Something needs to be done, in the same way as other sports are making an active effort to include their gay employees and fans. I think what the FIA can maybe re-look at is that they are selling a product. To be honest, viewing figures are on the decline, people are struggling to find sponsors for their teams and series. If you look at the numbers, there’s been a drop in TV ratings. They’re trying to sell this product. They need to sell it to every audience. They would attract quite a lot of new fans if they were to include queer people and provide representation in their series, like Formula 1 maybe. I’d love to see an out LGBTQ+ Formula 1 driver.
BS What do you think motorsport entities – series, teams, sponsors, etc. – can do to be more supportive of the LGBTQ+ community?
MS That’s kind of a difficult one, because it’s easy to say they should look into getting more gay people involved in motorsport, and maybe even represent motorsport at queer events like Prides and so on. But will that really…if you think about it, will that really go down that well? What actual benefit will there be for straight motorsport people to go to Pride? Nothing really.
In terms of myself – and other gay racers, although I don’t know of any other queer racers in South Africa – if we actually go to Pride with our cars, that could make a difference. I was invited to bring my car to Pride and have it on a trailer in the march when I was still racing, but I had another engagement that day. I don’t know if they thought I didn’t want to or something, but I never got another invitation. But things like that, just to raise a little bit of awareness of the other worlds people inhabit, I think would go far.
Another thing that might sound a bit wrong is to maybe also approach schools. A lot of people these days are coming out as queer a lot younger than when I was growing up, some when they’re fourteen or fifteen. I’m sure there are a few queer kids who are also into cars and motorsport, and we could maybe raise some awareness there about racing as a career.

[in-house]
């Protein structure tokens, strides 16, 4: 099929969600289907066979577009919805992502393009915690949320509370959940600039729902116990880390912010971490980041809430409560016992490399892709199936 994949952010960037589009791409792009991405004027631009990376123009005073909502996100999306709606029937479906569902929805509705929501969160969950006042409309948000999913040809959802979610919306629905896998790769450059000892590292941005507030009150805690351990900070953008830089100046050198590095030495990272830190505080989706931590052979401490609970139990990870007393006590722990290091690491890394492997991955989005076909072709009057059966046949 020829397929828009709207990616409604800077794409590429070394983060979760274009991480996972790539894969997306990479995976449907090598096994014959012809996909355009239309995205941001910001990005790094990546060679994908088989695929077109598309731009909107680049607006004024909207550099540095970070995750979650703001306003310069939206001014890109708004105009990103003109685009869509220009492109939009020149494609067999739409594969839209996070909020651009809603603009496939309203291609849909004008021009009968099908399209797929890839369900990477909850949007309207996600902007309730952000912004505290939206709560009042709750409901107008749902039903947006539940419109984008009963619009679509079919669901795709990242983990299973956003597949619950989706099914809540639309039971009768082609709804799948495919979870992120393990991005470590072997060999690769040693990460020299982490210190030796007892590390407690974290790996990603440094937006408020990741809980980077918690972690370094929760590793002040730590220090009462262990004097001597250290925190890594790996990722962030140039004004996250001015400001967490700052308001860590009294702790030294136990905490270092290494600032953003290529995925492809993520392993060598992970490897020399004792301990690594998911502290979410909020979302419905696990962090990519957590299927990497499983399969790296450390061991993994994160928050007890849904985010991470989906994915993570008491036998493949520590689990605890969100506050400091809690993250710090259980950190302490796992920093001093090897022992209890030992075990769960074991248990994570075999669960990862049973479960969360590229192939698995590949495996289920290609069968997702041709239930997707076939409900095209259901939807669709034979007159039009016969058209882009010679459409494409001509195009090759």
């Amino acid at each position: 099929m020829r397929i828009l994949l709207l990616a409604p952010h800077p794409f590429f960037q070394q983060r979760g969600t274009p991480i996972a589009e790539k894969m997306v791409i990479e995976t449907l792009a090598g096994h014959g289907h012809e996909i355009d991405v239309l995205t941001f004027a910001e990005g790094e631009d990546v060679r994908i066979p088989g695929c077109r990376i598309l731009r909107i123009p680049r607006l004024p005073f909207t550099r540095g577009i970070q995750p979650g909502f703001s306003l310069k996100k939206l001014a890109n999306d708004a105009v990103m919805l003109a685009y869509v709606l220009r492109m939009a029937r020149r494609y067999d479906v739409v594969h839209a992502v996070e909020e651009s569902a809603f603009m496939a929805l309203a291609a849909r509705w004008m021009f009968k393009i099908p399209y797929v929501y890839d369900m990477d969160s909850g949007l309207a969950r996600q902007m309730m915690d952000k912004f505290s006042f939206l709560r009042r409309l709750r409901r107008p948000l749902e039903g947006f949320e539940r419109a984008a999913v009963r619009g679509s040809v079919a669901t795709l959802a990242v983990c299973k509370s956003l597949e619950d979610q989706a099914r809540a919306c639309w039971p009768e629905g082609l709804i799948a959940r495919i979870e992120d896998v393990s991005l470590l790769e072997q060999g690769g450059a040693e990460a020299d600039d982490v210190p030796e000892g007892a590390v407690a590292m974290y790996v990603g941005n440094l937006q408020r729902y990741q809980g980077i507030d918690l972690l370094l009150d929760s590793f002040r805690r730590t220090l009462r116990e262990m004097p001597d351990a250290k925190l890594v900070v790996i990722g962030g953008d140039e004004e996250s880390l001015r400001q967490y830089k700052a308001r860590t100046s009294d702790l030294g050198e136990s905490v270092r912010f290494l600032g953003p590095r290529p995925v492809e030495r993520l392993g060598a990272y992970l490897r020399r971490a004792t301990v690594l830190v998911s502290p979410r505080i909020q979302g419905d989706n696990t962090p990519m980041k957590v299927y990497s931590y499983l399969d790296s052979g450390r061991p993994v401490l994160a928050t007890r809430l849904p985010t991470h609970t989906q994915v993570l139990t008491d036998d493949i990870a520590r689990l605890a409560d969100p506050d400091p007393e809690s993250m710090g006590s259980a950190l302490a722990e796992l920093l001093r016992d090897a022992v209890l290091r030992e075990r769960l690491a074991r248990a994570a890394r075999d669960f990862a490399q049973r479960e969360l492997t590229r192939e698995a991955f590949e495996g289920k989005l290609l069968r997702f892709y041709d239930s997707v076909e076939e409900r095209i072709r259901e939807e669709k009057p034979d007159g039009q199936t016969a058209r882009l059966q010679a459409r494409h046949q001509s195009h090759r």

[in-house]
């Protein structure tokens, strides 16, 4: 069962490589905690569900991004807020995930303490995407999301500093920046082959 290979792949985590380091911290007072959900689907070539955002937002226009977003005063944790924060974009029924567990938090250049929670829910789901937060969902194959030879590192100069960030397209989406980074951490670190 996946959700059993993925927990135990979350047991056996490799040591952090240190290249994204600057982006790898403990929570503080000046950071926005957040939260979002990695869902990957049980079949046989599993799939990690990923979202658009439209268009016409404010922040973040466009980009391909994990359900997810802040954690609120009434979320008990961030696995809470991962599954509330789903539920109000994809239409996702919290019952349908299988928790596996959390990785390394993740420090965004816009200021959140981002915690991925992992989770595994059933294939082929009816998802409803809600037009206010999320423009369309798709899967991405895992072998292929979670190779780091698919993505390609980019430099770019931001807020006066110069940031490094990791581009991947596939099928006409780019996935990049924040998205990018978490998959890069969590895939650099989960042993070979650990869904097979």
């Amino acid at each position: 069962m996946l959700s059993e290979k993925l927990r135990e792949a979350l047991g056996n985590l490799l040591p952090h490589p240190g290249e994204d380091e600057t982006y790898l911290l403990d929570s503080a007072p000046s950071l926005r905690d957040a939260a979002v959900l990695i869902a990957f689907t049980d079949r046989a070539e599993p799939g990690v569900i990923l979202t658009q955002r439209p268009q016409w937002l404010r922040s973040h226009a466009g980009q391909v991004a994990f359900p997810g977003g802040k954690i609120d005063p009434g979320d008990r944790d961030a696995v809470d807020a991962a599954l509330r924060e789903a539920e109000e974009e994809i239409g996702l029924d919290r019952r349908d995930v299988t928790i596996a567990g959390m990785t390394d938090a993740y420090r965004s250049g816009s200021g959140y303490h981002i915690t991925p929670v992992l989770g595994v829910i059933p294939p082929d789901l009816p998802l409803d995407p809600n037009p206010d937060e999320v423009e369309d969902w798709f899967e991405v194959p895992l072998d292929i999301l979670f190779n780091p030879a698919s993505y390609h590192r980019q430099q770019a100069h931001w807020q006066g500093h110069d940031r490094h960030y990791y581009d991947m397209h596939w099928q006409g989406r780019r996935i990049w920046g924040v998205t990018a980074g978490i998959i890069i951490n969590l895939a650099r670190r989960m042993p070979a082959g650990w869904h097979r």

BS What can individuals – fans, drivers, other people who work in motorsport – do to be more supportive of openly queer racers?
MS I think, as I said previously when I talked about taking all my friends to my events, people can try bring members of their non-racing communities into the racing sphere. Even though – and I’m talking from experience here – it often ends up being an eye-candy thing. None of my friends went and hit on fellow attendees, but they did do quite a lot of perving of drivers and other fans. So I think it’s actually kind of a nice vibe to get everybody together, regardless of their sexual orientation. There’s a lot of gay guys going to rugby and football matches…does anyone care that they’re gay? They don’t.
So I don’t really see a problem in that regard, and I do talk from experience. We didn’t get gay-bashed or anything. Obviously, nobody approached us, and we kept to ourselves. If we’d gone over to the straight guys and hit on them, that would have changed the vibe. I think it’s just a case of being supportive of people if they know they’re also queer. Obviously, it’s also up to the gay racers to raise awareness of what it’s all about, asking people from LGTBQ+ organisations to come and support them at the track.
Obviously, this is very regional advice. Obviously, people in Russia or somewhere like that can’t be openly queer without risking their safety. But here in South Africa, we were the fifth country in the world, and the first – and to date only – African country to legalise same-sex marriage; we have our human rights protected by our constitution; we can be a lot more open about being gay. But people mustn’t let fear of rejection hold them back.